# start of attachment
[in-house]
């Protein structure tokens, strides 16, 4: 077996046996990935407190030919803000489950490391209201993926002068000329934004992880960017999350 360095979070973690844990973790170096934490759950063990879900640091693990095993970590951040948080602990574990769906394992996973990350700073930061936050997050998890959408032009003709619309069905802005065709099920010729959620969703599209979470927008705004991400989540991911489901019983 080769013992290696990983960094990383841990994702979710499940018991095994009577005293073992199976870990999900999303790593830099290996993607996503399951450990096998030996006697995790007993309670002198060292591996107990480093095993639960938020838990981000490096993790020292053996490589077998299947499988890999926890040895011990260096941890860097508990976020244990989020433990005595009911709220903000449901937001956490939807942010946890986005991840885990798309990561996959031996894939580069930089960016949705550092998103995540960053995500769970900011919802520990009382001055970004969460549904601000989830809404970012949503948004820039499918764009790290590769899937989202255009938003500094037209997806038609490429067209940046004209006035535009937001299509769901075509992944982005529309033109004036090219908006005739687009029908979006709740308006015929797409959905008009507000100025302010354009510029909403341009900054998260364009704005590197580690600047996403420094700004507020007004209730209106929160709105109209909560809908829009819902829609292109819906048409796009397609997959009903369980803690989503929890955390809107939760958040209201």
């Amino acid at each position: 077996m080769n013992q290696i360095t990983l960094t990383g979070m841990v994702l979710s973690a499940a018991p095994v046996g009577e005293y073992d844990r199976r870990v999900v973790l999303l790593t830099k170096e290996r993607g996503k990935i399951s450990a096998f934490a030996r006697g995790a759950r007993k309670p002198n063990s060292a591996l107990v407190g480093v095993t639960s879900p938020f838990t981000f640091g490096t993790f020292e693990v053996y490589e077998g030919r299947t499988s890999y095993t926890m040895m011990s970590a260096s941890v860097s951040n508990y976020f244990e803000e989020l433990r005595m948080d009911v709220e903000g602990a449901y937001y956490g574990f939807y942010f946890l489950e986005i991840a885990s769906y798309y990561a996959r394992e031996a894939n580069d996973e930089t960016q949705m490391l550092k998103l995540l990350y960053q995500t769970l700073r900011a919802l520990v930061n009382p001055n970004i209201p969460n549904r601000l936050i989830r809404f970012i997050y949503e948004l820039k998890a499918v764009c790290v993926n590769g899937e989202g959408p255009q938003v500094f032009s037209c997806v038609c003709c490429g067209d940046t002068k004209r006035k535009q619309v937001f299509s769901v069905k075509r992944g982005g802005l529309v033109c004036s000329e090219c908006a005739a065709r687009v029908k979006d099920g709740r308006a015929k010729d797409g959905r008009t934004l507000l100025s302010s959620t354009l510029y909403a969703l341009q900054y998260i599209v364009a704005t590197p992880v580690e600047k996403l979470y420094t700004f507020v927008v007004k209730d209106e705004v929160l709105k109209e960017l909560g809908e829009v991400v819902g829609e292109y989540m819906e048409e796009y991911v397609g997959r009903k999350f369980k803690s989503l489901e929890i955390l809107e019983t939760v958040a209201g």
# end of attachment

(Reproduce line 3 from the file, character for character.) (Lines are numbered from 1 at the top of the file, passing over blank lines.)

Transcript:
């Amino acid at each position: 077996m080769n013992q290696i360095t990983l960094t990383g979070m841990v994702l979710s973690a499940a018991p095994v046996g009577e005293y073992d844990r199976r870990v999900v973790l999303l790593t830099k170096e290996r993607g996503k990935i399951s450990a096998f934490a030996r006697g995790a759950r007993k309670p002198n063990s060292a591996l107990v407190g480093v095993t639960s879900p938020f838990t981000f640091g490096t993790f020292e693990v053996y490589e077998g030919r299947t499988s890999y095993t926890m040895m011990s970590a260096s941890v860097s951040n508990y976020f244990e803000e989020l433990r005595m948080d009911v709220e903000g602990a449901y937001y956490g574990f939807y942010f946890l489950e986005i991840a885990s769906y798309y990561a996959r394992e031996a894939n580069d996973e930089t960016q949705m490391l550092k998103l995540l990350y960053q995500t769970l700073r900011a919802l520990v930061n009382p001055n970004i209201p969460n549904r601000l936050i989830r809404f970012i997050y949503e948004l820039k998890a499918v764009c790290v993926n590769g899937e989202g959408p255009q938003v500094f032009s037209c997806v038609c003709c490429g067209d940046t002068k004209r006035k535009q619309v937001f299509s769901v069905k075509r992944g982005g802005l529309v033109c004036s000329e090219c908006a005739a065709r687009v029908k979006d099920g709740r308006a015929k010729d797409g959905r008009t934004l507000l100025s302010s959620t354009l510029y909403a969703l341009q900054y998260i599209v364009a704005t590197p992880v580690e600047k996403l979470y420094t700004f507020v927008v007004k209730d209106e705004v929160l709105k109209e960017l909560g809908e829009v991400v819902g829609e292109y989540m819906e048409e796009y991911v397609g997959r009903k999350f369980k803690s989503l489901e929890i955390l809107e019983t939760v958040a209201g």